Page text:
Procedural results

Macdonald stated that there was acute device success in 60 patients (92%). Two early failures were due to a blunt transition between the dilator and sheath of the Michi system and this was subsequently modified. The tolerance to reverse flow per protocol was 100% in the 61 patients assessed. The investigators found that tolerance to reverse flow could not be assessed in one subject who was placed under general anaesthesia prior to the procedure due to a high degree of agitation, and in three patients in whom a flow reversal circuit was not established. These patients were converted to either transcervical or transfemoral carotid artery stenting using a filter-based embolic protection system. There was investigator-reported transient intolerance in five (7.7%) cases, all of which resolved. “These were reported more frequently early in the learning curve—subsequently the operators learned to be tolerant of the patients’ intolerance,” said Macdonald.

The PROOF safety results showed that 61 (94%) patients completed 30-day follow up. “None of the patients had a major stroke, myocardial infarction and death from the index procedure through to the 30-day post-procedural period. There was one minor contralateral stroke reported at 30 days in a patient who had a negative post-procedural diffusion-weighted magnetic resonance imaging scan. This was considered to be related to neither the procedure nor the Michi system by the adjudicating committee. There was also one case of cranial nerve injury however these data are monitored, but not yet adjudicated,” said Macdonald.

Macdonald emphasised that larger, multicentre studies, such as the ongoing LOTUS study, which will involve a majority population of patients who are recently symptomatic, and the ROADSTER study in the USA, were necessary to confirm initial results. The PROOF first-in-man experience of 44 patients was published in the Journal of Vascular Surgery by Lazlo Pinter et al.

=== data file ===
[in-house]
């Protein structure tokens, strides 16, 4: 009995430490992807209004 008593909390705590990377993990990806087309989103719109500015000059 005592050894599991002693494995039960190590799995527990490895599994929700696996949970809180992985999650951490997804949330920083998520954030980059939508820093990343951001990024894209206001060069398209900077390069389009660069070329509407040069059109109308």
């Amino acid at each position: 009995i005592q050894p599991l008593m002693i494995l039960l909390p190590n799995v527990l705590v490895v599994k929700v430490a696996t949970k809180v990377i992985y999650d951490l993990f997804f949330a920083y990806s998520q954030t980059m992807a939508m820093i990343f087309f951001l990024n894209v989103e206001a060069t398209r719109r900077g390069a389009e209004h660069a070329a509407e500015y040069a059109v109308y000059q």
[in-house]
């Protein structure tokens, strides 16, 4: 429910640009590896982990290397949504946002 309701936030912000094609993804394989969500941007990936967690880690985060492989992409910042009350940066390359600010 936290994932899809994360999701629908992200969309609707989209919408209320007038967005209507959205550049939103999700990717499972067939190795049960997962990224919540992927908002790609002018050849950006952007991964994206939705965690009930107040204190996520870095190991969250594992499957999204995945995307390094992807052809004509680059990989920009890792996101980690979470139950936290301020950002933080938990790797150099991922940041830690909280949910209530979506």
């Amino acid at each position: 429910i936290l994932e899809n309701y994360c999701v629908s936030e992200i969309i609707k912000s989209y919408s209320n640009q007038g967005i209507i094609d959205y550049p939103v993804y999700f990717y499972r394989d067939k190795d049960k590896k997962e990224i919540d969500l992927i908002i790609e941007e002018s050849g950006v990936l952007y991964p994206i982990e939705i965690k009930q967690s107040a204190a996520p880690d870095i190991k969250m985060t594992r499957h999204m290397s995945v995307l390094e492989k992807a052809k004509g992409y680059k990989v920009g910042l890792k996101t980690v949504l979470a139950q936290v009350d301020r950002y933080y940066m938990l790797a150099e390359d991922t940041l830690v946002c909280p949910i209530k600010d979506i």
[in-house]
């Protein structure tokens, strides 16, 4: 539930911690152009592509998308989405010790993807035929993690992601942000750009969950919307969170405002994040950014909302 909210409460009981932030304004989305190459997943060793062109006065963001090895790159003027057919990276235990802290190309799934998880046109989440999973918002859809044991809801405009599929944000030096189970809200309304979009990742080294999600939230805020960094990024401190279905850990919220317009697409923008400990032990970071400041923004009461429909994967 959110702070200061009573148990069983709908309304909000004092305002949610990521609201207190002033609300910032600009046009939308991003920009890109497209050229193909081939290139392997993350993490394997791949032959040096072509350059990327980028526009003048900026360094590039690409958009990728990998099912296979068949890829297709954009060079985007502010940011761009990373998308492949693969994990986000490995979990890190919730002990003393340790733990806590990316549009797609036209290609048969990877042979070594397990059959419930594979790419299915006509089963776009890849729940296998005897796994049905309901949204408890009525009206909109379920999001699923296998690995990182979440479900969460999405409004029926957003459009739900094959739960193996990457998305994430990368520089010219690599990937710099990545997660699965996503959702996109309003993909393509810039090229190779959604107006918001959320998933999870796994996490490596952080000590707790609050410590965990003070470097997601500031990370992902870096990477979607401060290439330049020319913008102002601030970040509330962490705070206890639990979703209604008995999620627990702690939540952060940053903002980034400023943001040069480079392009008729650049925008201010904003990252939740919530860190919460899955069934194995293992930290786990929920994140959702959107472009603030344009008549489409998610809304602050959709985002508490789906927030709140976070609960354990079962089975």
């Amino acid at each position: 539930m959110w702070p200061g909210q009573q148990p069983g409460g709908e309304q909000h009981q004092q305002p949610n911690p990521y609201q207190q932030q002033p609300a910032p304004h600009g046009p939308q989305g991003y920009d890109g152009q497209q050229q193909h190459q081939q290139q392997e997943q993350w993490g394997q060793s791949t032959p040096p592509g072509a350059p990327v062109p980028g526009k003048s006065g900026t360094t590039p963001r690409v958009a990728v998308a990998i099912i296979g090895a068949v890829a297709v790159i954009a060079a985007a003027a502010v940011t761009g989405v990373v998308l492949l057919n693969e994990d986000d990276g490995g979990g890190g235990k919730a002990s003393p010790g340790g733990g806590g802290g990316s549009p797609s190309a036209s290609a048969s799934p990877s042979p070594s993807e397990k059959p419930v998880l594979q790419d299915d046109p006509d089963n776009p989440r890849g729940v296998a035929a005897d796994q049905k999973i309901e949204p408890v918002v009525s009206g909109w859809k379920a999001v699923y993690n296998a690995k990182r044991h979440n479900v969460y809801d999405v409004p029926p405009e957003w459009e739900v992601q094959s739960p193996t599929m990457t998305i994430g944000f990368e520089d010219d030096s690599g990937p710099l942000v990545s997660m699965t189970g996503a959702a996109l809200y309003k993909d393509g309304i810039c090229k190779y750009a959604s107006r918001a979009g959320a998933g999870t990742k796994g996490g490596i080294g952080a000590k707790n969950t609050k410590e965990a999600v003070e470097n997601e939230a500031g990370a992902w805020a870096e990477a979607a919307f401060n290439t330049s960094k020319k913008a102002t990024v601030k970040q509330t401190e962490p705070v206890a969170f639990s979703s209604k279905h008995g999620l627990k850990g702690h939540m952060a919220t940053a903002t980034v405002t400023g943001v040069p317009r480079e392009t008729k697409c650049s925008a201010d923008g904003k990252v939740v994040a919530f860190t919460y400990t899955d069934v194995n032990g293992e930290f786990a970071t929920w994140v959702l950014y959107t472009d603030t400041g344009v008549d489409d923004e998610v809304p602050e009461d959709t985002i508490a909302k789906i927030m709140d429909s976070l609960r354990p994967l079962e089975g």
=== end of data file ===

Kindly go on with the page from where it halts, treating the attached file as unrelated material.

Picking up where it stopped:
She also shared the PROOF diffusion-weighted imaging substudy which analysed information from the baseline scan (within 72 hours of the procedure) and the post-procedure scan (performed within 12–48 hours after the procedure). These scans were submitted for blinded evaluation by two independent neuroradiologists at a US Corelab. “These were data from 48 patients in this study and eight (16.7%) had new lesions,” she noted.

Macdonald noted that in the International Carotid Stenting Study (ICSS), which used a transfemoral stenting approach, with primarily distal filters as embolic protection, 50% of 124 patients developed new lesions. In the ICSS carotid endareterectomy group, where the embolic protection was a clamp and backbleed, 17% of 107 patients developed new diffusion-weighted imaging lesions. “In the PROOF study where the stenting approach was transcervical and the embolic protection was proximal high flow rate flow reversal, 17% of the 48 patients studied had new diffusion-weighted imaging lesions, which was equivalent to carotid endarterectomy for the first time for any carotid stenting strategy,” she said.